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Football | Super Eagles

Keshi © Backpagepics

For Keshi, end justifies the means

Very few pundits could have predicted the Super Eagles celebrating on the winners podium at the start of the 2013 Africa Cup of Nations considering their form going into the tournament.

They seemed to improve considerably in their last qualifying tie against Liberia in Calabar with the introduction of Mikel Obi, but there were serious concerns about their defence.

While there were notable improvements in the midfield and attack, it only seemed a matter of time for the wobbly defence to let the team down.

And that moment came to pass in the first match of the Afcon, when Godfrey Oboabona failed to deal with a cross to gift Burkina Faso a late equalliser.

The Eagles only made it to the quarter finals due to persistence of Victor Moses in their last game against Ethiopia and finished behind the Burkinabe's to set up a tie against the pre-tournament favourites Ivory Coast.

Though Stephen Keshi had looked a confused figure during the group stage, he identified some lapses and made some audacious changes that made the team more combative. Kenneth Omeruo came in for Joseph Yobo, while Sunday Mba replaced the disappointing Nosa Igiebor.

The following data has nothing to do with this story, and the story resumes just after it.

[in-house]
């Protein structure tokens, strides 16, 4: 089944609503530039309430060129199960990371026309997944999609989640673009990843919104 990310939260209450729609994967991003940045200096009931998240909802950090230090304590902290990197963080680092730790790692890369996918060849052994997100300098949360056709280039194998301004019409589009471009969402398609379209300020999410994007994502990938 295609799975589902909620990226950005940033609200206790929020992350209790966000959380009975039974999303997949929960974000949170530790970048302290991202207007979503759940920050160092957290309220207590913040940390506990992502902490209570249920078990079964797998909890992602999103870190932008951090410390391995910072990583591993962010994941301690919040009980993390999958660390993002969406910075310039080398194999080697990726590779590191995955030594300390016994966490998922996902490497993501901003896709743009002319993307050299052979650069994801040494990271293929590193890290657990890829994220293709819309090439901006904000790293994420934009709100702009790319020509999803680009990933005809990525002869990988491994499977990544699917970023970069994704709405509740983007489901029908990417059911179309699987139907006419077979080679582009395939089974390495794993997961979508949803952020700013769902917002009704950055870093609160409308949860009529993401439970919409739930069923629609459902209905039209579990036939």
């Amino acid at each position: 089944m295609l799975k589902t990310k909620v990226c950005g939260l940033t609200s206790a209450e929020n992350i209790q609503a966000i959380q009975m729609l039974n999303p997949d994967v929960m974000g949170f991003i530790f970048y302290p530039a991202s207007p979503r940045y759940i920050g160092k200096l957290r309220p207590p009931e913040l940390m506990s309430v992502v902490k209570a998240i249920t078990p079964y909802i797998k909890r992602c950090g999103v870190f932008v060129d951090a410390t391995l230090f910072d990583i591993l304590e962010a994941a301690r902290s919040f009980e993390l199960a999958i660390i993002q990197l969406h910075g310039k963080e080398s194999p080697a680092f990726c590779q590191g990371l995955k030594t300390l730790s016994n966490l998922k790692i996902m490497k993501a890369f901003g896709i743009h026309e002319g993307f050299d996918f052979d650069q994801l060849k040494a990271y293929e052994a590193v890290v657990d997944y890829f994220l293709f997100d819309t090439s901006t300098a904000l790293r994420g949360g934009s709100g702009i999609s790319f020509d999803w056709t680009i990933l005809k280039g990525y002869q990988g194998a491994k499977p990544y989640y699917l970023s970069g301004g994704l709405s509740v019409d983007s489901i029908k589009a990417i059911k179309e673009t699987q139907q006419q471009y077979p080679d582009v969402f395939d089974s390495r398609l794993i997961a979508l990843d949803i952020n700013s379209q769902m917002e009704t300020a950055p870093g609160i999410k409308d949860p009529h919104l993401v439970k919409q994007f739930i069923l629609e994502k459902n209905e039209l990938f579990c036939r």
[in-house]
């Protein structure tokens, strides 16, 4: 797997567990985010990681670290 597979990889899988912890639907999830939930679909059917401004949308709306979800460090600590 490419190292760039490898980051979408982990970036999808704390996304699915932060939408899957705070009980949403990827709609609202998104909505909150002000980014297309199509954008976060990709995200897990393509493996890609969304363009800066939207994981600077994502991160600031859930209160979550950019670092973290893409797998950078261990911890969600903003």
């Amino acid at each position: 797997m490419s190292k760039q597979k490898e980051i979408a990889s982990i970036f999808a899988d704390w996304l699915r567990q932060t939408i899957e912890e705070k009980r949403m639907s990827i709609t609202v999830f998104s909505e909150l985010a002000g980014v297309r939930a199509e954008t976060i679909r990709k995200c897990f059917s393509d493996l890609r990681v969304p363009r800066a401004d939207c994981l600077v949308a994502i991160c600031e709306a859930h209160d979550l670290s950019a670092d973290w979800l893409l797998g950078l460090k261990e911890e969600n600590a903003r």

Ahmed Musa got the chop in the forward line, while Fegor Ogude's suspension paved the way for Ogenyi Onazi, who took his chance very well.

Nigeria took the game to Ivory Coast and deservedly won. The Eagles had pulled off one of the biggest upsets in the competition, and in doing so the coaches and indeed most Nigerians were convinced the best starting XI had at last been discovered.

The same team took Mali to the cleaners in the semi final, and the concern over the fitness of Emmanuel Emenike and Victor Moses showed the willingness of the technical crew to play the same team in the final.

The Eagles expectedly beat Burkina Faso to lift the trophy for the first time since the turn of the millennium.

The unexpected triumph however vindicates Keshi, who was pilloried by the press for leaving out experienced players, as well as lacking ideas to move the team forward. In a surprising turnaround, comparisons are even being made between Keshi's team and the legendary 1994 side.

Keshi has refused to get carried away, insisting his team is not the finished article yet, but very few would now bet against him qualifying Nigeria for the 2014 Fifa World Cup.

Watching the team play so competitively in its last three matches reminds one of the exploits of Nigerian youth teams in major tournaments. It has always been baffling why they have often failed to carry this form to the senior side. Surely this one team that cannot be called Super Chickens anymore because they are truly the Super Eagles.

Keshi has earned the his respect the hard way and Nigerians are now eager to see how his 'kids' would measure up against the likes of Spain and Brazil in the Fifa Confederation Cup.


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